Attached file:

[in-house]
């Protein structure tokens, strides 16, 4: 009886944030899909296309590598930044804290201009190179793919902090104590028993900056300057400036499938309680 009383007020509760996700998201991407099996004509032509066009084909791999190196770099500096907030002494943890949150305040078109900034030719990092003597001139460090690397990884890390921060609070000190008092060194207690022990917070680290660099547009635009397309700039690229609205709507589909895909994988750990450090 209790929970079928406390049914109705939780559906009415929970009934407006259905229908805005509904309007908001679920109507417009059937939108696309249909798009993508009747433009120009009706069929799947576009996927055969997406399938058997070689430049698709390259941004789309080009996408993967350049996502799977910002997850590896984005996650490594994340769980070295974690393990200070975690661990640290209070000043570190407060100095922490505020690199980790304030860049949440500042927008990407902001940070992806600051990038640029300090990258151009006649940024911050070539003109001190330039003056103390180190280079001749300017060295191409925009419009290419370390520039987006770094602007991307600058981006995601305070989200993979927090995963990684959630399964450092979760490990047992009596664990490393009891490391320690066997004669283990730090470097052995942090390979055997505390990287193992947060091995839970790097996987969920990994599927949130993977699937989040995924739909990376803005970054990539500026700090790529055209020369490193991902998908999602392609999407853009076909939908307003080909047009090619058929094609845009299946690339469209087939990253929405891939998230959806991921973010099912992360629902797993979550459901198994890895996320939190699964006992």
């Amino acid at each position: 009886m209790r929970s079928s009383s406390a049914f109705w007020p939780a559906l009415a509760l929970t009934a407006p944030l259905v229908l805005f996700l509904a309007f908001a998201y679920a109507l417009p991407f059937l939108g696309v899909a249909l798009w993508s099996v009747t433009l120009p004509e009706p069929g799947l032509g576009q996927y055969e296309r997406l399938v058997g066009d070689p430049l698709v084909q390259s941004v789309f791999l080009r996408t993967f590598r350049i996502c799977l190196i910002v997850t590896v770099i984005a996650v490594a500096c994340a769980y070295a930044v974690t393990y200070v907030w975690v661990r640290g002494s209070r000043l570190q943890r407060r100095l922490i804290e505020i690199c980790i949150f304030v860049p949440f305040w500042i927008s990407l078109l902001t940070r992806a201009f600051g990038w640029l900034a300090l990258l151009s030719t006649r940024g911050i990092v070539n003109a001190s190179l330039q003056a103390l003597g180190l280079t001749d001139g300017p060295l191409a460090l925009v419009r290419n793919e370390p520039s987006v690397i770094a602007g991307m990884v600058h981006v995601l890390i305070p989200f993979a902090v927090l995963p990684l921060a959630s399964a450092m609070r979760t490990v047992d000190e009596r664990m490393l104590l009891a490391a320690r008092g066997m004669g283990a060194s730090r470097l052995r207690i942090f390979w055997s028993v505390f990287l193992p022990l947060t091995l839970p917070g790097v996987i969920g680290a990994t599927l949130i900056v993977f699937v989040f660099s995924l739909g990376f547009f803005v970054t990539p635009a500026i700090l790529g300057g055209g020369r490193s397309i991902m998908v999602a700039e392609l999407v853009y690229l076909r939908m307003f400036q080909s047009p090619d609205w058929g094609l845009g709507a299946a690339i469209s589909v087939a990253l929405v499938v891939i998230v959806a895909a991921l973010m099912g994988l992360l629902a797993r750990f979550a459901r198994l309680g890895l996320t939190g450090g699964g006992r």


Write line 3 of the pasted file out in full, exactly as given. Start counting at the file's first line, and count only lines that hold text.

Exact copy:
């Amino acid at each position: 009886m209790r929970s079928s009383s406390a049914f109705w007020p939780a559906l009415a509760l929970t009934a407006p944030l259905v229908l805005f996700l509904a309007f908001a998201y679920a109507l417009p991407f059937l939108g696309v899909a249909l798009w993508s099996v009747t433009l120009p004509e009706p069929g799947l032509g576009q996927y055969e296309r997406l399938v058997g066009d070689p430049l698709v084909q390259s941004v789309f791999l080009r996408t993967f590598r350049i996502c799977l190196i910002v997850t590896v770099i984005a996650v490594a500096c994340a769980y070295a930044v974690t393990y200070v907030w975690v661990r640290g002494s209070r000043l570190q943890r407060r100095l922490i804290e505020i690199c980790i949150f304030v860049p949440f305040w500042i927008s990407l078109l902001t940070r992806a201009f600051g990038w640029l900034a300090l990258l151009s030719t006649r940024g911050i990092v070539n003109a001190s190179l330039q003056a103390l003597g180190l280079t001749d001139g300017p060295l191409a460090l925009v419009r290419n793919e370390p520039s987006v690397i770094a602007g991307m990884v600058h981006v995601l890390i305070p989200f993979a902090v927090l995963p990684l921060a959630s399964a450092m609070r979760t490990v047992d000190e009596r664990m490393l104590l009891a490391a320690r008092g066997m004669g283990a060194s730090r470097l052995r207690i942090f390979w055997s028993v505390f990287l193992p022990l947060t091995l839970p917070g790097v996987i969920g680290a990994t599927l949130i900056v993977f699937v989040f660099s995924l739909g990376f547009f803005v970054t990539p635009a500026i700090l790529g300057g055209g020369r490193s397309i991902m998908v999602a700039e392609l999407v853009y690229l076909r939908m307003f400036q080909s047009p090619d609205w058929g094609l845009g709507a299946a690339i469209s589909v087939a990253l929405v499938v891939i998230v959806a895909a991921l973010m099912g994988l992360l629902a797993r750990f979550a459901r198994l309680g890895l996320t939190g450090g699964g006992r």